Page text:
Why do filmmakers choose to sell to Netflix instead of theaters?

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Yeah, some are purchased after production, some are financed from the start. The Irishman was greenlit by Netflix rather than sold to it.
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Movie Forums Squirrel Jumper
Well it seems to me that the standard of Netflix is usually low. I don't think Bright, Bird Bod, or El Camino would have went to theaters, if they were made by a theatrical company, unless the producers demanded changes in the script, but isn't producers wanting changes for the director a good thing, if it makes the movie of a higher quality?



Sometimes yes, sometimes no. Whether it does or not, filmmakers don't like it much, the same way authors don't always like editors. If they had to be told to do something it's not likely it's something they'll agree with it.

Sometimes producers insist on something that makes the film worse because their priority is distinct from the filmmakers. Sometimes this also makes the film better. It's hard to know which happens how often because we don't usually get a counterfactual to compare to. And even when we do, people don't always agree if the director's intended version was better or worse.

Or, as put earlier:

But really, people just have different priorities. That's the answer to 90% of these kinds of questions.



Professional horse shoe straightener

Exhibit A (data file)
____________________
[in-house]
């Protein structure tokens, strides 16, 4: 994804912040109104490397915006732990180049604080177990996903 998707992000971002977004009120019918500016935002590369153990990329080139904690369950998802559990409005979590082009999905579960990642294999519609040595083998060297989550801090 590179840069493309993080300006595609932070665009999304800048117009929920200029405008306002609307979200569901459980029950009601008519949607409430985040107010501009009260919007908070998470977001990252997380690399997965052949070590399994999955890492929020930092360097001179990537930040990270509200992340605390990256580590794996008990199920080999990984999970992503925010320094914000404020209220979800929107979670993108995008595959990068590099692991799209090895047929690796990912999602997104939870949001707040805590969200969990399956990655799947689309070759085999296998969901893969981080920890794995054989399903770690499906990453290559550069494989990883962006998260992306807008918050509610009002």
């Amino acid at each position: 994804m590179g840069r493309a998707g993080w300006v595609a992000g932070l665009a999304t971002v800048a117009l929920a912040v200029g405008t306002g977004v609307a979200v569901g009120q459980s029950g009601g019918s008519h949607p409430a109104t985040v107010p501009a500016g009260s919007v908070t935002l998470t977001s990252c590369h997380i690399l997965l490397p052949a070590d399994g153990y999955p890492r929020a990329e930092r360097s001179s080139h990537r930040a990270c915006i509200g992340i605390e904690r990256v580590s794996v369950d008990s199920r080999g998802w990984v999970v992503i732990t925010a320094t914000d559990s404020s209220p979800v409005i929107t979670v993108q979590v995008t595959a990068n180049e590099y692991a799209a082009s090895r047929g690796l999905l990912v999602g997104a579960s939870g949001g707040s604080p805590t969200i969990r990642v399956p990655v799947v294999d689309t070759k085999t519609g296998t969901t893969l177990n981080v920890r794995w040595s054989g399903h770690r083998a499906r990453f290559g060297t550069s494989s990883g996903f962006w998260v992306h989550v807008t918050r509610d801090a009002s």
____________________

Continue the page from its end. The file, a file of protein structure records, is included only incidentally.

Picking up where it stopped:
Nobody else would finance, make, and distribute The Irishman. Think on that - one of the greatest directors of all time, reuniting some of the greatest actors of all time, could not get a single studio to make his next big epic.

But hey at least we'll have 'Waspman 7' next year, or whatever dire superhero is next.



Nobody else would finance, make, and distribute The Irishman. Think on that - one of the greatest directors of all time, reuniting some of the greatest actors of all time, could not get a single studio to make his next big epic.

But hey at least we'll have 'Waspman 7' next year, or whatever dire superhero is next.
Heh.

Technically, I think he probably could have gotten it made, he probably just couldn't have gotten it made for $130 million (!), kept it 3 and a half hours (!!), and still been allowed to do whatever he wanted with it. The criteria he ended up getting is, indeed, pretty risky, and probably only made sense for a place like Netflix that was happy to pay a premium for the cachet and PR splash that came with it.



Movie Forums Squirrel Jumper
Nobody else would finance, make, and distribute The Irishman. Think on that - one of the greatest directors of all time, reuniting some of the greatest actors of all time, could not get a single studio to make his next big epic.

But hey at least we'll have 'Waspman 7' next year, or whatever dire superhero is next.
Is that really true though? I find it hard to believe since it's Martin Scorsese and Robert De Niro.



It's probably true for the version we got, at the budget we got, but I don't think there's any serious doubt he couldn't get some version of it made. Maybe just for, like, $90 million, with a sub-three-hour run time, or something, since the budget he did get is kinda nuts for this type of film, and the run time is kinda daunting even if you're a huge fan.



Movie Forums Squirrel Jumper
Oh okay, I thought he could still get it made with a lower runtime, but then release a longer director's cut later, like a lot of directors do, unless that wouldn't have been an option?



I mean, it's a counterfactual, there's no way to know the specifics. They would have varied based on a multitude of factors. That said, seems plausible Scorsese would have cared a lot about the "official" release of the film even if he was allowed to release another cut, given the major emphasis he put on the theatrical release, specifically, for the film he did end up making.



Professional horse shoe straightener